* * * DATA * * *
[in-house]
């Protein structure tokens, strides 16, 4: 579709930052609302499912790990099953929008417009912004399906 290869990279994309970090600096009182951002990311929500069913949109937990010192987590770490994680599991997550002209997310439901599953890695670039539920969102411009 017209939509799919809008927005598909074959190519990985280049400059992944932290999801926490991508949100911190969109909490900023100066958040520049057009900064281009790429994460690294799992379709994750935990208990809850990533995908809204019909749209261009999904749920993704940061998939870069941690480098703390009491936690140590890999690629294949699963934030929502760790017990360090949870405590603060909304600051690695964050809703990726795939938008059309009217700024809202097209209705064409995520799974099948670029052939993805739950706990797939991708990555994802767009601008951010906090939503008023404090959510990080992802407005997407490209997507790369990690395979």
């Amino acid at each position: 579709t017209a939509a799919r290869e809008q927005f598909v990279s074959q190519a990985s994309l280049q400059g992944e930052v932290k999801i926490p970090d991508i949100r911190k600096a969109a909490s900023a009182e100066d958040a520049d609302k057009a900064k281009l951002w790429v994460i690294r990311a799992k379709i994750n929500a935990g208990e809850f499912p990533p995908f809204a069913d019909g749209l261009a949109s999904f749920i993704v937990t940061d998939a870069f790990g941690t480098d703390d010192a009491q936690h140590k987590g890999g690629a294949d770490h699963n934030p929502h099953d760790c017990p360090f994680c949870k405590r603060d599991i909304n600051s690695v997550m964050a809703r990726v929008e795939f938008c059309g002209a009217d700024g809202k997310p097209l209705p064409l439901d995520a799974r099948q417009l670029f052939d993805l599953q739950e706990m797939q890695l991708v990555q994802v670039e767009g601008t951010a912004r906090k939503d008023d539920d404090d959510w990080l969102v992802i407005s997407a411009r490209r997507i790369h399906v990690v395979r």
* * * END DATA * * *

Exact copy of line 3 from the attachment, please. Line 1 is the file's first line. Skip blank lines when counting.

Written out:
């Amino acid at each position: 579709t017209a939509a799919r290869e809008q927005f598909v990279s074959q190519a990985s994309l280049q400059g992944e930052v932290k999801i926490p970090d991508i949100r911190k600096a969109a909490s900023a009182e100066d958040a520049d609302k057009a900064k281009l951002w790429v994460i690294r990311a799992k379709i994750n929500a935990g208990e809850f499912p990533p995908f809204a069913d019909g749209l261009a949109s999904f749920i993704v937990t940061d998939a870069f790990g941690t480098d703390d010192a009491q936690h140590k987590g890999g690629a294949d770490h699963n934030p929502h099953d760790c017990p360090f994680c949870k405590r603060d599991i909304n600051s690695v997550m964050a809703r990726v929008e795939f938008c059309g002209a009217d700024g809202k997310p097209l209705p064409l439901d995520a799974r099948q417009l670029f052939d993805l599953q739950e706990m797939q890695l991708v990555q994802v670039e767009g601008t951010a912004r906090k939503d008023d539920d404090d959510w990080l969102v992802i407005s997407a411009r490209r997507i790369h399906v990690v395979r």